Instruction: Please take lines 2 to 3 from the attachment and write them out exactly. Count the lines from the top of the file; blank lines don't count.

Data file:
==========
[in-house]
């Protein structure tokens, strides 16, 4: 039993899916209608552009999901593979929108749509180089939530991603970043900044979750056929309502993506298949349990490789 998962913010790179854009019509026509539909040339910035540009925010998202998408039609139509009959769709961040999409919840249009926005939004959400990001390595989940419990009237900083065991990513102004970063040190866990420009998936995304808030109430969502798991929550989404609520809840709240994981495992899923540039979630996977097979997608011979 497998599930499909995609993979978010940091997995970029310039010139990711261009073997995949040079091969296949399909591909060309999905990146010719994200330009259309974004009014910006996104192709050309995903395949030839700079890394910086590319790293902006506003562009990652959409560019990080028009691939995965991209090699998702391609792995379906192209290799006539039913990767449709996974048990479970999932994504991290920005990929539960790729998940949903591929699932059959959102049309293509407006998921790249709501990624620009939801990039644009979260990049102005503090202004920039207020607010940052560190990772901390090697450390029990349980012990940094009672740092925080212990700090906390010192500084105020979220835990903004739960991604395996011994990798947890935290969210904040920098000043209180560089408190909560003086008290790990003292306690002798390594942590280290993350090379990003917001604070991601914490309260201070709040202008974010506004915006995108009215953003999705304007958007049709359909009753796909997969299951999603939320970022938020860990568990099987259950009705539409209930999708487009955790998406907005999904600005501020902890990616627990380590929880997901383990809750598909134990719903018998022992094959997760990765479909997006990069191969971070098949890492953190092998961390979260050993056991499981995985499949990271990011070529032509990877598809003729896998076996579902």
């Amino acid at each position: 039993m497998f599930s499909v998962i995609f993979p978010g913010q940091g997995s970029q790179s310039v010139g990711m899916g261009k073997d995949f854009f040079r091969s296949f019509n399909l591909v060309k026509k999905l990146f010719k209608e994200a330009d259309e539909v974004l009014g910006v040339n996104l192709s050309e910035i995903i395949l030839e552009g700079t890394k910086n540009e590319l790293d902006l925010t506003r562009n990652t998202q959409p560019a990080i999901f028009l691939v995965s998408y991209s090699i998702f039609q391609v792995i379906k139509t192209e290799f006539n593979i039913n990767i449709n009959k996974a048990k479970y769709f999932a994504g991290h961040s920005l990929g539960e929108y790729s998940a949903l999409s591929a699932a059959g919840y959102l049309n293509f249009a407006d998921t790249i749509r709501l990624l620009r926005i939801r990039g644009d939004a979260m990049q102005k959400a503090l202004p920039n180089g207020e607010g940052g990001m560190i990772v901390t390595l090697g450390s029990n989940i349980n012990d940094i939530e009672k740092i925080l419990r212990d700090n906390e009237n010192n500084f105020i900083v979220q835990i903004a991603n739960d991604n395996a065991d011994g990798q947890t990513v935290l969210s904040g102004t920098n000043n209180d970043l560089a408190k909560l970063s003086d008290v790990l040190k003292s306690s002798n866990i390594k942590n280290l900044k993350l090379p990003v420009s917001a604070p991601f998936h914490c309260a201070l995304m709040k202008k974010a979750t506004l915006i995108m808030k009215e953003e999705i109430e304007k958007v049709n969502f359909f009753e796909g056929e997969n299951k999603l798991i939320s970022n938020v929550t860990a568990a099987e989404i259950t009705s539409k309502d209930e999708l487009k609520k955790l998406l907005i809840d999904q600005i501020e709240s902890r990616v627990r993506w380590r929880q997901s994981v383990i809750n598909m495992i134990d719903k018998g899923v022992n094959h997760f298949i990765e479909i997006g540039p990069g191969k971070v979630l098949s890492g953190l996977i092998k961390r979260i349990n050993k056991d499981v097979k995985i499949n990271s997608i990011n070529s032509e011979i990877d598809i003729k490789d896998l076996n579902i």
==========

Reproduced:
């Protein structure tokens, strides 16, 4: 039993899916209608552009999901593979929108749509180089939530991603970043900044979750056929309502993506298949349990490789 998962913010790179854009019509026509539909040339910035540009925010998202998408039609139509009959769709961040999409919840249009926005939004959400990001390595989940419990009237900083065991990513102004970063040190866990420009998936995304808030109430969502798991929550989404609520809840709240994981495992899923540039979630996977097979997608011979 497998599930499909995609993979978010940091997995970029310039010139990711261009073997995949040079091969296949399909591909060309999905990146010719994200330009259309974004009014910006996104192709050309995903395949030839700079890394910086590319790293902006506003562009990652959409560019990080028009691939995965991209090699998702391609792995379906192209290799006539039913990767449709996974048990479970999932994504991290920005990929539960790729998940949903591929699932059959959102049309293509407006998921790249709501990624620009939801990039644009979260990049102005503090202004920039207020607010940052560190990772901390090697450390029990349980012990940094009672740092925080212990700090906390010192500084105020979220835990903004739960991604395996011994990798947890935290969210904040920098000043209180560089408190909560003086008290790990003292306690002798390594942590280290993350090379990003917001604070991601914490309260201070709040202008974010506004915006995108009215953003999705304007958007049709359909009753796909997969299951999603939320970022938020860990568990099987259950009705539409209930999708487009955790998406907005999904600005501020902890990616627990380590929880997901383990809750598909134990719903018998022992094959997760990765479909997006990069191969971070098949890492953190092998961390979260050993056991499981995985499949990271990011070529032509990877598809003729896998076996579902």
């Amino acid at each position: 039993m497998f599930s499909v998962i995609f993979p978010g913010q940091g997995s970029q790179s310039v010139g990711m899916g261009k073997d995949f854009f040079r091969s296949f019509n399909l591909v060309k026509k999905l990146f010719k209608e994200a330009d259309e539909v974004l009014g910006v040339n996104l192709s050309e910035i995903i395949l030839e552009g700079t890394k910086n540009e590319l790293d902006l925010t506003r562009n990652t998202q959409p560019a990080i999901f028009l691939v995965s998408y991209s090699i998702f039609q391609v792995i379906k139509t192209e290799f006539n593979i039913n990767i449709n009959k996974a048990k479970y769709f999932a994504g991290h961040s920005l990929g539960e929108y790729s998940a949903l999409s591929a699932a059959g919840y959102l049309n293509f249009a407006d998921t790249i749509r709501l990624l620009r926005i939801r990039g644009d939004a979260m990049q102005k959400a503090l202004p920039n180089g207020e607010g940052g990001m560190i990772v901390t390595l090697g450390s029990n989940i349980n012990d940094i939530e009672k740092i925080l419990r212990d700090n906390e009237n010192n500084f105020i900083v979220q835990i903004a991603n739960d991604n395996a065991d011994g990798q947890t990513v935290l969210s904040g102004t920098n000043n209180d970043l560089a408190k909560l970063s003086d008290v790990l040190k003292s306690s002798n866990i390594k942590n280290l900044k993350l090379p990003v420009s917001a604070p991601f998936h914490c309260a201070l995304m709040k202008k974010a979750t506004l915006i995108m808030k009215e953003e999705i109430e304007k958007v049709n969502f359909f009753e796909g056929e997969n299951k999603l798991i939320s970022n938020v929550t860990a568990a099987e989404i259950t009705s539409k309502d209930e999708l487009k609520k955790l998406l907005i809840d999904q600005i501020e709240s902890r990616v627990r993506w380590r929880q997901s994981v383990i809750n598909m495992i134990d719903k018998g899923v022992n094959h997760f298949i990765e479909i997006g540039p990069g191969k971070v979630l098949s890492g953190l996977i092998k961390r979260i349990n050993k056991d499981v097979k995985i499949n990271s997608i990011n070529s032509e011979i990877d598809i003729k490789d896998l076996n579902i």